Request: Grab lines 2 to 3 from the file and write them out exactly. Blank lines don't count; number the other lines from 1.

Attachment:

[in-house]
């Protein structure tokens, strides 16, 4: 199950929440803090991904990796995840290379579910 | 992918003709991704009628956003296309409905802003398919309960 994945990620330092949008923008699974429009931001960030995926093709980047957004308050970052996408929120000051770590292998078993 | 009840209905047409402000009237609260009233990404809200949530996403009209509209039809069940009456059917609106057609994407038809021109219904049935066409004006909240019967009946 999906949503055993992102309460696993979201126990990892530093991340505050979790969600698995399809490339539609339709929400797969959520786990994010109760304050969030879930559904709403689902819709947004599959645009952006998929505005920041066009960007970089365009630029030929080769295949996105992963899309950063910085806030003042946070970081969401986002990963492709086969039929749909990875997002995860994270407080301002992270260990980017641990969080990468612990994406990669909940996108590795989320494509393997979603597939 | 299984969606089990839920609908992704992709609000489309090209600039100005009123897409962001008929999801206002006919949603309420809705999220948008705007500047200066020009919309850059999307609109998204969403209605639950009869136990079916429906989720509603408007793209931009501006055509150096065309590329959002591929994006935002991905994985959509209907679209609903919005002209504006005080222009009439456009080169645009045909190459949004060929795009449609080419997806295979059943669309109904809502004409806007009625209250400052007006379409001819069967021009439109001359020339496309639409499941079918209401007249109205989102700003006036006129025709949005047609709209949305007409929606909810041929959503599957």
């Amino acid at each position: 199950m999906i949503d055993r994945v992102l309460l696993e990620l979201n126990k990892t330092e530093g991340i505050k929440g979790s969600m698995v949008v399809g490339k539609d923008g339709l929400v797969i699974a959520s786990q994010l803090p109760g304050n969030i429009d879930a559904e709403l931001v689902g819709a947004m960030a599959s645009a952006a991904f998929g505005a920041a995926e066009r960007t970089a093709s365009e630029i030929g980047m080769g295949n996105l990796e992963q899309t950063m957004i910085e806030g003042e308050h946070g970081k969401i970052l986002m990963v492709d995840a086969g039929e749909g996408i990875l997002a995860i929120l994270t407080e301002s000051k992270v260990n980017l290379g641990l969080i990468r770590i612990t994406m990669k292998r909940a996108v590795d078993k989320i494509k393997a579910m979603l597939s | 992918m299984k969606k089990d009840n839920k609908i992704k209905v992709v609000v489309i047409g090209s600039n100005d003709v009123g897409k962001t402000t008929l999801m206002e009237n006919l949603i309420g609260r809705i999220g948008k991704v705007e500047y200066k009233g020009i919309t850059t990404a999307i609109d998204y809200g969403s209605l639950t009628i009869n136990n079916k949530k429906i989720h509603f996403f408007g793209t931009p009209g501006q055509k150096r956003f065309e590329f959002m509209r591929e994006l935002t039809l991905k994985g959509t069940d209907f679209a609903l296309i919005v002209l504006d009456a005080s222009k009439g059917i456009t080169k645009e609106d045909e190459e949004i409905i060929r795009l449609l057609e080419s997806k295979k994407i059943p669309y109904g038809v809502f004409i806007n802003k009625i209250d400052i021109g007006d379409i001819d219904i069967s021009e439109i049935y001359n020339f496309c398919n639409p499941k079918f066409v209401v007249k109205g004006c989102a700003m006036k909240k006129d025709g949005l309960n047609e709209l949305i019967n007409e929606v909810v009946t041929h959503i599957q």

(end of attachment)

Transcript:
């Protein structure tokens, strides 16, 4: 199950929440803090991904990796995840290379579910 | 992918003709991704009628956003296309409905802003398919309960 994945990620330092949008923008699974429009931001960030995926093709980047957004308050970052996408929120000051770590292998078993 | 009840209905047409402000009237609260009233990404809200949530996403009209509209039809069940009456059917609106057609994407038809021109219904049935066409004006909240019967009946 999906949503055993992102309460696993979201126990990892530093991340505050979790969600698995399809490339539609339709929400797969959520786990994010109760304050969030879930559904709403689902819709947004599959645009952006998929505005920041066009960007970089365009630029030929080769295949996105992963899309950063910085806030003042946070970081969401986002990963492709086969039929749909990875997002995860994270407080301002992270260990980017641990969080990468612990994406990669909940996108590795989320494509393997979603597939 | 299984969606089990839920609908992704992709609000489309090209600039100005009123897409962001008929999801206002006919949603309420809705999220948008705007500047200066020009919309850059999307609109998204969403209605639950009869136990079916429906989720509603408007793209931009501006055509150096065309590329959002591929994006935002991905994985959509209907679209609903919005002209504006005080222009009439456009080169645009045909190459949004060929795009449609080419997806295979059943669309109904809502004409806007009625209250400052007006379409001819069967021009439109001359020339496309639409499941079918209401007249109205989102700003006036006129025709949005047609709209949305007409929606909810041929959503599957």
């Amino acid at each position: 199950m999906i949503d055993r994945v992102l309460l696993e990620l979201n126990k990892t330092e530093g991340i505050k929440g979790s969600m698995v949008v399809g490339k539609d923008g339709l929400v797969i699974a959520s786990q994010l803090p109760g304050n969030i429009d879930a559904e709403l931001v689902g819709a947004m960030a599959s645009a952006a991904f998929g505005a920041a995926e066009r960007t970089a093709s365009e630029i030929g980047m080769g295949n996105l990796e992963q899309t950063m957004i910085e806030g003042e308050h946070g970081k969401i970052l986002m990963v492709d995840a086969g039929e749909g996408i990875l997002a995860i929120l994270t407080e301002s000051k992270v260990n980017l290379g641990l969080i990468r770590i612990t994406m990669k292998r909940a996108v590795d078993k989320i494509k393997a579910m979603l597939s | 992918m299984k969606k089990d009840n839920k609908i992704k209905v992709v609000v489309i047409g090209s600039n100005d003709v009123g897409k962001t402000t008929l999801m206002e009237n006919l949603i309420g609260r809705i999220g948008k991704v705007e500047y200066k009233g020009i919309t850059t990404a999307i609109d998204y809200g969403s209605l639950t009628i009869n136990n079916k949530k429906i989720h509603f996403f408007g793209t931009p009209g501006q055509k150096r956003f065309e590329f959002m509209r591929e994006l935002t039809l991905k994985g959509t069940d209907f679209a609903l296309i919005v002209l504006d009456a005080s222009k009439g059917i456009t080169k645009e609106d045909e190459e949004i409905i060929r795009l449609l057609e080419s997806k295979k994407i059943p669309y109904g038809v809502f004409i806007n802003k009625i209250d400052i021109g007006d379409i001819d219904i069967s021009e439109i049935y001359n020339f496309c398919n639409p499941k079918f066409v209401v007249k109205g004006c989102a700003m006036k909240k006129d025709g949005l309960n047609e709209l949305i019967n007409e929606v909810v009946t041929h959503i599957q």